The Department of Transportation (DOT) announced that $1.55 billion in new federal tax dollars will be allocated for the first-ever Hawaiian Transit Rail system on the island of Oahu, which will serve downtown Honolulu, at a total federal and state cost of $5.1 billion.
The train circuit will be 20 miles long, with 21 stops on an island that is 30 miles wide.
The transit system will span from the lesser populated island area of Kapolei, and will end at Ala Moana Center Station, approximately 1-3 miles from the University of Hawaii and Punahou School, the high school once attended by President Obama.
The most recent DOT announcement brings the total amount of federal funds going to the Rail project to just under $1.8 billion. Funding will not been given in a single appropriation, but will instead be doled out in increments over the coming fiscal years.
An additional $4 million has been obligated from the American Recovery and Reinvestment Act (the “stuimulus”), and $209.9 million is coming from other sources within the DOT. Both the $1.55 billion and the $209.9 million are proposed funding plans, and will be contingent upon future appropriations from Congress.
The $3.358 billion of the project’s $5.1 billion total cost will derive from Hawaiian sources that include but are not limited to excise taxes paid by Oahu businesses and residents, as well as tourists.
“The Honolulu rail transit project, the first of its kind in the state, will bring new transit options to the growing region and create a modern transportation system that is built to last for future generations,” said outgoing Transportation Secretary Ray LaHood on Dec. 19.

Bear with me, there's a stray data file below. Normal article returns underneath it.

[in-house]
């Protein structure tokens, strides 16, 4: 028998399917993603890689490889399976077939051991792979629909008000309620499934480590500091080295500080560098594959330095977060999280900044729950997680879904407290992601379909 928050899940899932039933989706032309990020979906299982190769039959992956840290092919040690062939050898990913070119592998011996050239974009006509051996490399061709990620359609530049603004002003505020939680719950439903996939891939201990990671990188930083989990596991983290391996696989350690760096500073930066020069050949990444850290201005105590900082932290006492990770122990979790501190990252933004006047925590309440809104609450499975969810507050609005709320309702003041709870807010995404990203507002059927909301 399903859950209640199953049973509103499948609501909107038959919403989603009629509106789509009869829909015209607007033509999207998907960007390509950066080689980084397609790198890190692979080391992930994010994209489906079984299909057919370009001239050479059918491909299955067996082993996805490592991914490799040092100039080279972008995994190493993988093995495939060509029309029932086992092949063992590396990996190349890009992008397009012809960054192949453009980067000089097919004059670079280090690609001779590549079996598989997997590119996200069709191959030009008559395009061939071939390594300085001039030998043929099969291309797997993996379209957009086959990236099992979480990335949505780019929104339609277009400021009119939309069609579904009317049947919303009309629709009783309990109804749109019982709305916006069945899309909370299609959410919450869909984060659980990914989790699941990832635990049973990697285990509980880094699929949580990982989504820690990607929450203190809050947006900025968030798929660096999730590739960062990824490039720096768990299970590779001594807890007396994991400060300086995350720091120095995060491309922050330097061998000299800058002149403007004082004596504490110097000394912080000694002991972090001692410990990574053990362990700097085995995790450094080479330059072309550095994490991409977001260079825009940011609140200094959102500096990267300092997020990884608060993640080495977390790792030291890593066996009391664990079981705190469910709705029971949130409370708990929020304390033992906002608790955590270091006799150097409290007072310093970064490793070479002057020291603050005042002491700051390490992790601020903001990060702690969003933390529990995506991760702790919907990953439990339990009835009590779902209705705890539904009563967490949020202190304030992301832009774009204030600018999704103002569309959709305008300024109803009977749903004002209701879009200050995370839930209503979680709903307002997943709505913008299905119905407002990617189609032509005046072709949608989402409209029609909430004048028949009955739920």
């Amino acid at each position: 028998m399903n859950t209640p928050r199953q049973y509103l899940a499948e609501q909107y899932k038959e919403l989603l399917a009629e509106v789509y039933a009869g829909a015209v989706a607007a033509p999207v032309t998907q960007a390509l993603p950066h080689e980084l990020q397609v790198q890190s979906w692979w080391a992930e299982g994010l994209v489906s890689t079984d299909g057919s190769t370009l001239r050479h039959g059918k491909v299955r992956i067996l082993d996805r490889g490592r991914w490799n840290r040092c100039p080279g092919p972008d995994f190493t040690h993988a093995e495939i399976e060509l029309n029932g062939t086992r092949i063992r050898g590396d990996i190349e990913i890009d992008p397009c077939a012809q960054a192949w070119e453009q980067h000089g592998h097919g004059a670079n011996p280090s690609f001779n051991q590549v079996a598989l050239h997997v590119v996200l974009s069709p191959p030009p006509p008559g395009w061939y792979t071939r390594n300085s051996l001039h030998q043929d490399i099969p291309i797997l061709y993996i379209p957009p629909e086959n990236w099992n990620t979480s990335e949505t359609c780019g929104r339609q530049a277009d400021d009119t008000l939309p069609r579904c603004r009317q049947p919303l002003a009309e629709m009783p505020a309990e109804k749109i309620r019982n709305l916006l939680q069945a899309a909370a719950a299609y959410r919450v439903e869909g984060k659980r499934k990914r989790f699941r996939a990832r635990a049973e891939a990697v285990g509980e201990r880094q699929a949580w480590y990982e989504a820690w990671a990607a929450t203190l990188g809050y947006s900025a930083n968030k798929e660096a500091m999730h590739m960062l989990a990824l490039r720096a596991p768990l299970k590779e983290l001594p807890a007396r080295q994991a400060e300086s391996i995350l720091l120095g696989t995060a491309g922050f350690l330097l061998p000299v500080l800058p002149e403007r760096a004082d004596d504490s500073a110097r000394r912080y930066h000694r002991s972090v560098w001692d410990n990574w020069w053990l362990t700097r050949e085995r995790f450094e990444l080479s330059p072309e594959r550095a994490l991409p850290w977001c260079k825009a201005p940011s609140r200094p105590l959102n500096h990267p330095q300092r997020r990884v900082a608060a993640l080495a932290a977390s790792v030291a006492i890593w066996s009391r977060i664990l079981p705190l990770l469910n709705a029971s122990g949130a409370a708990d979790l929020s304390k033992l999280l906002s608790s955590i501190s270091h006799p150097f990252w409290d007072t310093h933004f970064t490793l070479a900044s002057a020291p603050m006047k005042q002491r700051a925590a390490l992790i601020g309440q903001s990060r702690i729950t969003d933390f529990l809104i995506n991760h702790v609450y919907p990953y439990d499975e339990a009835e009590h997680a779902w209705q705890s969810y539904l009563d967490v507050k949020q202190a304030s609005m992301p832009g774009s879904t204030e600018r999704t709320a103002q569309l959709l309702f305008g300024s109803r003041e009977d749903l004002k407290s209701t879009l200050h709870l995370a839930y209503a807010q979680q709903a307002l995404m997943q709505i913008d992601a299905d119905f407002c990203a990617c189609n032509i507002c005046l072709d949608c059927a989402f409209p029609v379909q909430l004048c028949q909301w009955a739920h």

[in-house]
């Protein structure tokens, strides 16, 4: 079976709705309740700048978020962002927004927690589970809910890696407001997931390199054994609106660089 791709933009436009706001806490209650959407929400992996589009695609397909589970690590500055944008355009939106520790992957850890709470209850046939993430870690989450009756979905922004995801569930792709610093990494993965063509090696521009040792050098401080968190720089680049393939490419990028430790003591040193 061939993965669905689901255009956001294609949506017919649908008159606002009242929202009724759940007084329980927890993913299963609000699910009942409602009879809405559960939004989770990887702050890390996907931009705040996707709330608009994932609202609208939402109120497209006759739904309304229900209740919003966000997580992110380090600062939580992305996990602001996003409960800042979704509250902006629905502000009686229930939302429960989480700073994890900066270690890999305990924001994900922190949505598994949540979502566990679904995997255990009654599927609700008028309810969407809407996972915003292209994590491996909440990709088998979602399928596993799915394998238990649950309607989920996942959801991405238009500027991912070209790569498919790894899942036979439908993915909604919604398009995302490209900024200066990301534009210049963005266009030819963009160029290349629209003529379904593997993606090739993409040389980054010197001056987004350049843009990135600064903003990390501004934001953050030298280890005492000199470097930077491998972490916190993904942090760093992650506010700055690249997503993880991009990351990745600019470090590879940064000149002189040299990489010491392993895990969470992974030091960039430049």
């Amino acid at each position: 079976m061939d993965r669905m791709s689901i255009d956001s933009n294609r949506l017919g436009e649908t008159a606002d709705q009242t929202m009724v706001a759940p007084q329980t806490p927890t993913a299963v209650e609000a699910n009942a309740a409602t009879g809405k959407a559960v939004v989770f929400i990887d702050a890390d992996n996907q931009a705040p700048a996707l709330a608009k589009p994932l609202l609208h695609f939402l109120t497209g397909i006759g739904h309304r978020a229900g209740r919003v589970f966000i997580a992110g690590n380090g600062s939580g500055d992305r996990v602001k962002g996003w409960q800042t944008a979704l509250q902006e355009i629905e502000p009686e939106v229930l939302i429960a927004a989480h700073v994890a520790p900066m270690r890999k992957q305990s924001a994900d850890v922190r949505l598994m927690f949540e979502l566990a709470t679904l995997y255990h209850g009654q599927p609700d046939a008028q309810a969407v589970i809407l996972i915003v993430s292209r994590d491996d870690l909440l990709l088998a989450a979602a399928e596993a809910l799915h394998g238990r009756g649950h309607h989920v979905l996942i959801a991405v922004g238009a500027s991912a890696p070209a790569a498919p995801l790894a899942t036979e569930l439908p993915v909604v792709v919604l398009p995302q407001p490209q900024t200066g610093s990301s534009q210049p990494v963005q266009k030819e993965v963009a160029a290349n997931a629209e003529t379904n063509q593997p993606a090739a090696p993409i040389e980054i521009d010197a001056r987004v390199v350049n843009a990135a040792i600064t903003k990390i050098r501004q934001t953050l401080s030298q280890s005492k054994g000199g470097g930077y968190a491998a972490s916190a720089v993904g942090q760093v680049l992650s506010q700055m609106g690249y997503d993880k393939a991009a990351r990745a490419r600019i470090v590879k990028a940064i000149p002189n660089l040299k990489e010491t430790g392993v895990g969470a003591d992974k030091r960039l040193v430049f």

Although the most recent funding announcement took place back in December, the Honoulu Authority for Rapid Transportation (HART) announced on Feb. 4 the completion of an archaeological survey, allowing the continuation of construction along the planned route.
In total, the rail system is expected to be 20 miles long and will have 21 stops, three of which will be situated in downtown Honolulu. Stops will also provide service to destinations such as Pearl Harbor Naval Base and Honolulu International Airport.
One of the primary reasons for the transit system’s construction is to alleviate traffic congestion in and around Honolulu. A study from the Texas A&M Transportation Institute ranked Honolulu second in U.S. cities with the most traffic congestion as of 2011.
The study also showed Honolulu motorists experienced on average 45 extra hours in traffic due to congestion, an 11-hour increase since the year 2000.
The island of Oahu has the largest population of the Hawaiian Islands, with a width of 30 miles.